Among Irish companies taking advantage of market conditions to issue bonds recently were the telecommunications company Eir, ESB, and the Dublin Airport Authority.
An unusual presence among these heavy hitters was the Glanbia Co-operative Society, raising €100 million by issuing a five-year bond exchangeable against Glanbia PLC shares which it owns.
Glanbia Co-op will use most of the proceeds from the bonds to enable its farmer members draw down funds on an interest-free basis whenever the market price for milk and grain falls below specific levels.
Companies are turning to the corporate bond market because low borrowing costs are set to fall even further due to the European Central Bank (ECB) expanding its asset-purchase programme to include corporate bonds.
It’s a rare occurrence for a co-op owned by 16,000 farmers to raise €100m on the corporate bond market, but market makers were happy to accommodate them.
The five-year Equity-Linked Exchangeable Bond launched by the Co-op is an innovative financial product that leverages the strength of Glanbia plc.
It is linked to a pledge of approximately 4.3 million Glanbia Plc shares.
The Co-op retains full ownership of the 4.3 million shares unless the exchange is exercised.
The total number of ordinary shares in issue by Glanbia plc will not change as a result of this bond.
From the funds raised, €55m goes to provide interest-free cash flow supports to dairy and grain farmers, as part of Glanbia Co-op’s efforts to combat volatility.
Members can draw down interest-free funds whenever the market price for milk and grain falls below specific levels, and the co-op will recover the funds drawn down when milk and grain prices exceed a higher price trigger.
This Glanbia Advance Payment (GAP) Scheme will run from May 2016 to December 2020, for example, offering at least 2cpl in any month where the base Glanbia Ingredients Ireland (GII) manufacturing milk price falls below 24 c, including VAT.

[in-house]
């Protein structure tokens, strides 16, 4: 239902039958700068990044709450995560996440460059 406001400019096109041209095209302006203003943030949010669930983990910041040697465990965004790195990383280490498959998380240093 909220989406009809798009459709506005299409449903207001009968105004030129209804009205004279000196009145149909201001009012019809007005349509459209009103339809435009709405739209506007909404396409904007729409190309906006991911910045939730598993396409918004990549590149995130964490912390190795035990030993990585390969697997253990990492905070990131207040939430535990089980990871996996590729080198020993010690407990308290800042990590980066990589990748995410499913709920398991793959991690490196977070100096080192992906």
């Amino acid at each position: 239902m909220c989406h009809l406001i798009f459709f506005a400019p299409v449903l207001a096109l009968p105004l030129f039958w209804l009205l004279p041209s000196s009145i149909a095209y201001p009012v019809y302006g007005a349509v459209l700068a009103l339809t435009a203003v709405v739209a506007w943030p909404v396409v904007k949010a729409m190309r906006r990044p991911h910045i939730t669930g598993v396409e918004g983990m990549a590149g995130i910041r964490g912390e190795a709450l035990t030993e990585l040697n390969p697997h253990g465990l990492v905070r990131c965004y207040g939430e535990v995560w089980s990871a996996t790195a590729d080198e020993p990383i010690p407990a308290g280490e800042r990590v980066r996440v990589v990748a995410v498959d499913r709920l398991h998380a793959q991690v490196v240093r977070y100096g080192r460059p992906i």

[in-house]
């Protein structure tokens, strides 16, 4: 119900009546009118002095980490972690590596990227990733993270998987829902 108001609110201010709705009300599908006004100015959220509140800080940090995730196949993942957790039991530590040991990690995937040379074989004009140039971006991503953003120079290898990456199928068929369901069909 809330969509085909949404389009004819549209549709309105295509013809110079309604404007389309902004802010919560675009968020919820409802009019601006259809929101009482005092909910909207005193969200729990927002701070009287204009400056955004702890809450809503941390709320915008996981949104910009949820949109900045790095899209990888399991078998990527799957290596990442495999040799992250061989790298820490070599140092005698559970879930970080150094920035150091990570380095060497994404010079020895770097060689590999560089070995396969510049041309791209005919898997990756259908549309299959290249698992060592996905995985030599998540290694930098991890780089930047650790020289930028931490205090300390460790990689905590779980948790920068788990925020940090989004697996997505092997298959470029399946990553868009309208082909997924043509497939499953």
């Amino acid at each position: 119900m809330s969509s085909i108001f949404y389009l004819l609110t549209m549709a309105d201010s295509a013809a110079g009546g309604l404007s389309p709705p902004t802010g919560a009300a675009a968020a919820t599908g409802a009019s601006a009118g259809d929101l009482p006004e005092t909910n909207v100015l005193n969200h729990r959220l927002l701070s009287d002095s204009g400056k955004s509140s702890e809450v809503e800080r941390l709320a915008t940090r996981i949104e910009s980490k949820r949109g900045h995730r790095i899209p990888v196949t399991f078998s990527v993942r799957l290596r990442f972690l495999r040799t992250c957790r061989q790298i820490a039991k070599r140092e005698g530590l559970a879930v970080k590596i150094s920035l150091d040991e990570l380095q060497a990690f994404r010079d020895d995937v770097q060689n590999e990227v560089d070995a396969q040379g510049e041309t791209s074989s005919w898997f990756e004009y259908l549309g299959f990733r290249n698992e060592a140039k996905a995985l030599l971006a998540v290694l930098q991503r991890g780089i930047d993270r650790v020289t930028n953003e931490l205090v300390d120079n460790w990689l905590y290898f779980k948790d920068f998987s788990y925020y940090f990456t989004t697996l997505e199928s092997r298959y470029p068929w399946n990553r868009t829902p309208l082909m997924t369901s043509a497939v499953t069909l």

Grain supplier members can be advanced €20 per tonne, if the Euronext exchange price falls to €180.
It’s another innovative credit scheme from Glanbia, which earlier this year launched the €100m MilkFlex fund to provide loans from €25,000 to €300,000 to their 4,800 milk suppliers, with adjustable repayment terms tied to the milk price trend, including suspension of repayment for six months in the event of the milk price going under 26 cents a litre for three consecutive months — as it has this year.
Compare the Glanbia Co-op initiative with the lower interest loans and improved access to credit for farmers from the European Investment Bank, which Agriculture Commissioner Phil Hogan started talking about more than 20 months ago.
Since then, he continued to highlight how EIB loans could give farmers more competitive options than those available with the two main Irish commercial banks.
His comments have kept pressure on the banks here to lend competitively to farmers, but there’s no sign yet of the low-interest 15-year loans backed by the EIB, which ICMSA members were told at their AGM in Limerick last December could have been in place by mid-2016.
However, politics and business are a poor mix, with then Agriculture Minister Simon Coveney saying it was unlikely his Department would have proposals ready in time for an EU review of Ireland’s 2016 Rural Development Programme, to establish an EIB loan facility as part of the Rural Development Programme. Minister Coveney said groundwork evaluations alone would take three to 12 months, then agreement must be reached between his Department and potential stakeholders or financial institutions.
Not much would get done in the dairy business if decision making was so slow!
Glanbia has also distributed over €600m in share ‘spin-outs’ and support funds over the last three years, as well as fixed milk price schemes.